Overall, the book offers many possible solutions to gaming's great problem. All of these solutions are suggested by designers or are glimpsed in profiles of particular games. Bissell, for his part, seems mostly to act as a liaison between his audience and the creators or their creations; his descriptions of games feel more like a conversation with a friend about a shared gaming experience than a lecture delivered by an expert; his conversations with designers often give way to brief (sometimes not brief) digressions in which Bissell chews over what he has just been told.

It is impossible for me to guess what it might be like to read the book as a non-gamer. For me, the book was an involving, often pleasantly familiar, sometimes shockingly emotional primer on a fair portion of gaming's modern canon. The final chapter of the book actually left me feeling exhausted, but its coda perfectly captured many of the things I have often wished I could say to people who want to know what the value of games is:

I do know that games have enriched my life. Of that I have no doubt. They have also done damage to my life. Of that I have no doubt ... So what have games given me? Experiences. Not surrogate experiences, but actual experiences, many of which are as important to me as any real memories ... Playing [Grand Theft Auto] IV on coke for weeks and then months at a time, I learned that maybe all a game can do is point at the person who is playing it, and maybe this has to be enough.

Extra Lives is, more than anything, a diplomatic account of what games are and what they may yet be. It assuages that gnawing ambivalence some gamers feel, and it shows that there's more to games than bullshit and elves. Video games do matter, in ways that are more lasting than numbers on ledgers, and the book shows that there is reason to believe that they will matter still more.

EDIT: I carelessly neglected to mention that Clint Hocking has recently left his position at Ubisoft, and in fact this has transpired in the interim between Extra Lives' going to press and its appearance on shelves. As a blogger with zero lead time between writing a review and publishing it, I could easily have included that detail in my review. Anyway, I'd like to wish Clint the best, and I can't wait to see what he has in store for us next.

The Tom Bissell drawing above is by Joseph Ciardiello for the New York Times Sunday Book Review. Not a recent Sunday Book Review, mind you, but one from 2008. But then, that probably doesn't matter much to you, does it? Sorry.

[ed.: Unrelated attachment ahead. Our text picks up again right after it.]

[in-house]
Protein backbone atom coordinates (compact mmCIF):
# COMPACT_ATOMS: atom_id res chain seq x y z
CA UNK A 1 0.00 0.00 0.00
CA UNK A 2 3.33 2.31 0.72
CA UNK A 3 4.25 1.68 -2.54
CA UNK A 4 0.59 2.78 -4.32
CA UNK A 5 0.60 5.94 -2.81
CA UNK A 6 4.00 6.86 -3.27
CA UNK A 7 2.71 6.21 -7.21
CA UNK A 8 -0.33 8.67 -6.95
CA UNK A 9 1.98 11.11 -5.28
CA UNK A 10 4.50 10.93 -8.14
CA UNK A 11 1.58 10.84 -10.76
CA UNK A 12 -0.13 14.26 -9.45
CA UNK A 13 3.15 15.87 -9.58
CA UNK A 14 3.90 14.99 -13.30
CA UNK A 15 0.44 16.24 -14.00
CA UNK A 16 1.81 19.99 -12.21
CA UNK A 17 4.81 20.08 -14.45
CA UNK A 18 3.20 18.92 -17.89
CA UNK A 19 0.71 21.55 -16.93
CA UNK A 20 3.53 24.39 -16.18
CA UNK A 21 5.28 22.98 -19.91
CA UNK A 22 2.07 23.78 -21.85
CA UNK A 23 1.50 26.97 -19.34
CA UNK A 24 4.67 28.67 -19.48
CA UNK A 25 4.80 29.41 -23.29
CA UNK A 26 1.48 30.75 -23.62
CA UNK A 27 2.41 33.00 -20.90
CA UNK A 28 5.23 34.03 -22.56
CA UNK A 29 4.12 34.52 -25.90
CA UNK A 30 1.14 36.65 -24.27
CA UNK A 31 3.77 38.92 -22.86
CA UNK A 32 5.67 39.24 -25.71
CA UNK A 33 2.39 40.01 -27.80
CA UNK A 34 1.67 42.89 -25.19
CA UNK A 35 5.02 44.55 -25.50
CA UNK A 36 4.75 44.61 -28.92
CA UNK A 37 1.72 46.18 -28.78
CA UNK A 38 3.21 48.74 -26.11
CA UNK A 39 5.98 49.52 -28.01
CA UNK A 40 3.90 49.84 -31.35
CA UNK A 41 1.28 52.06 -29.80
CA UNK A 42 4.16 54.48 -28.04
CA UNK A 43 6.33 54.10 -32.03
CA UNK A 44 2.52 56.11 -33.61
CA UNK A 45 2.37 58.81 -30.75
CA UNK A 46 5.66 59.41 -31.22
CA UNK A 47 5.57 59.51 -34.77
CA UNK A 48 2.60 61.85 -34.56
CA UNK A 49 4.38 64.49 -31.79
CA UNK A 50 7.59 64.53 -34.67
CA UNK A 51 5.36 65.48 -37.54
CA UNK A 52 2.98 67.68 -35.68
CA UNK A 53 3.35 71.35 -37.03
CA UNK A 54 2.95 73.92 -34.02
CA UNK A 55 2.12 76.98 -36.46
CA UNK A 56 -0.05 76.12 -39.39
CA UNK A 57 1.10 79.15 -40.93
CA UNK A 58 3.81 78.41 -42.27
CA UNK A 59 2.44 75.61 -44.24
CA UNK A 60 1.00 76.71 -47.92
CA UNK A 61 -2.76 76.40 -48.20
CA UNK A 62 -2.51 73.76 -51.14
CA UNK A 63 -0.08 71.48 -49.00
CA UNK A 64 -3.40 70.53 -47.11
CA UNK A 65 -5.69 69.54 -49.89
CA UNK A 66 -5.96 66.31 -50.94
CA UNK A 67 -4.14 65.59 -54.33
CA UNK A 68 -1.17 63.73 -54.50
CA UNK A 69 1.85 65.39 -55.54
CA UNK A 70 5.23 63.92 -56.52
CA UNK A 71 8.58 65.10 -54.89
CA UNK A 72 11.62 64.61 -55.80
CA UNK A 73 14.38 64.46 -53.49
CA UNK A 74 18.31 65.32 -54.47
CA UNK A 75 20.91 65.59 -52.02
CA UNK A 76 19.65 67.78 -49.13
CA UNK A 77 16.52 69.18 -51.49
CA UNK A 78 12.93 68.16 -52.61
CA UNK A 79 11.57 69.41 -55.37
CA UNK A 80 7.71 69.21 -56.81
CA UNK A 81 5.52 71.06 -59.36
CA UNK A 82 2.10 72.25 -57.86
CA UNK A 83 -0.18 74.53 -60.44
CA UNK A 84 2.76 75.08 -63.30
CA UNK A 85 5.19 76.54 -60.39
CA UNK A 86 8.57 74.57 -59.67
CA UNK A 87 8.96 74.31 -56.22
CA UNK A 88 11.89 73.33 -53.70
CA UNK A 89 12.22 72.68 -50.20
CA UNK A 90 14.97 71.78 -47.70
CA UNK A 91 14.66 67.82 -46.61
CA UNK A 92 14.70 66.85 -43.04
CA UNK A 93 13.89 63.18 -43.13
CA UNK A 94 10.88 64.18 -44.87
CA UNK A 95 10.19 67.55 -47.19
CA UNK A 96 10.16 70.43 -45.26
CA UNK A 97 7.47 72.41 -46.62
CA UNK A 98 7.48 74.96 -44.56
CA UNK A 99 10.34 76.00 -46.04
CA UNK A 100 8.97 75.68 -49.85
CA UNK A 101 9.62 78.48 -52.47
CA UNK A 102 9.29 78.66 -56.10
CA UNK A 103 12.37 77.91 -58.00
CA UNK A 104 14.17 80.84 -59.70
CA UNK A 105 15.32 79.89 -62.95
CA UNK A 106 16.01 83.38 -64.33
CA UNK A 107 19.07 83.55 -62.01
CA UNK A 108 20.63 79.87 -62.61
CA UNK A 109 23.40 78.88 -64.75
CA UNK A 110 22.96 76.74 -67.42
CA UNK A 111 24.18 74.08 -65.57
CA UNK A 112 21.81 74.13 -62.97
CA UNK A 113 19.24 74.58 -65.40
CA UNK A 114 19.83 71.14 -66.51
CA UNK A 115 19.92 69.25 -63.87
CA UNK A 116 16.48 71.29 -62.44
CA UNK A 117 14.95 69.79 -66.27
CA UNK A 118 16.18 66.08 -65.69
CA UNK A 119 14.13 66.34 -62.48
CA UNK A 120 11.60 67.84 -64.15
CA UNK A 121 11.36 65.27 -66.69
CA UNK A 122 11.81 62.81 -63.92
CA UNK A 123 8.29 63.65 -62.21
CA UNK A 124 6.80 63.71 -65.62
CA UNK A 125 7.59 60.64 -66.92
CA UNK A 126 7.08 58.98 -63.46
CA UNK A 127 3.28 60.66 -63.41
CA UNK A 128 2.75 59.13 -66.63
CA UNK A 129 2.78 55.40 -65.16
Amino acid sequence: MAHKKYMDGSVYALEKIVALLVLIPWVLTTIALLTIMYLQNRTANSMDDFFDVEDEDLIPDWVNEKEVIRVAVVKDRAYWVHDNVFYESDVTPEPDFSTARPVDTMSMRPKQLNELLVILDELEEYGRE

Saturday, May 29, 2010

Spare Me Your Overquest

So, I have been playing more Dragon Age since that post a few weeks ago—I play games at a glacial pace, sorry—and I love the game, but you know what? I'm just about over main quests.

Seriously. Every time I play a game that has any sort of overworld to roam around in or any kind of exploratory element whatsoever, I find myself just wanting to tell all those NPCs to sit down and shut their yaps for a while. Let me go mess around in the wilderness and fight some goblins and find some gold and stuff. The end of the world will still be there when I get back. kthxbye.

I've noticed this before, but I think it really pulled me all the way out of the game experience for the first time when I played Legend of Zelda: Wind Waker. I realized that the game was pulling me in two directions at the same time: on the one hand, I was supposed to cough up some serious rupees, rupees I didn't yet have, to pay Tingle to interpret my Triforce charts, and at the same time, the King of the Red Lions kept yelling at me to get a move on and get on with the quest.¹ Didn't I realize how desperate things were getting?!

Anyway, I had to go off the main path and collect tons and tons of money before I could advance, which, amusingly enough, the best way to do this was to solve lots of sliding puzzles in my personal cabana. Although this money was integral to completing the main quest, the game didn't think that making rupees should be my priority. As much as I love that game, and I do truly love Wind Waker, that contradiction really pulled me out of the experience, to say nothing of the fact that there were tons of other side-quests I could have been working on that were far more flippant.

In Dragon Age, I want to explore the Wilds, not leave immediately and save the world from the Blight. Yet the game is absolutely railroading me. I know, I know, at some point the game is going to open up and let me play, but it's not like I'm ever going to be free of the insistent demands of preventing the damn demon apocalypse for everybody else. Oh, also, Bioware should have picked a different word for the demonic blood infections that afflict people and animals in the game. All these warnings that it's crucial to "master your taint" are just too much for me, and I can hardly be the only one.

I guess what I'm saying is, what happened to the Baldur's Gate model? If I remember correctly, and I think I do, where you went and what you did was limited only by your character's abilities, which is perfectly acceptable to me: I don't expect to sneak in the back door right off the bat and kill the final boss; if the game wants to punish me for that kind of hubris, then that's okay. Also, the quest in BG, and this is important too, the quest in BG felt so much less pressing. I mean, there was important stuff going on, but you sort of had to find it out for yourself, and the game didn't condescendingly make you feel like everything you did was either "advancing the quest" or "worthless tomfoolery." Just don't make me feel like I have ADD just because I want to explore a little.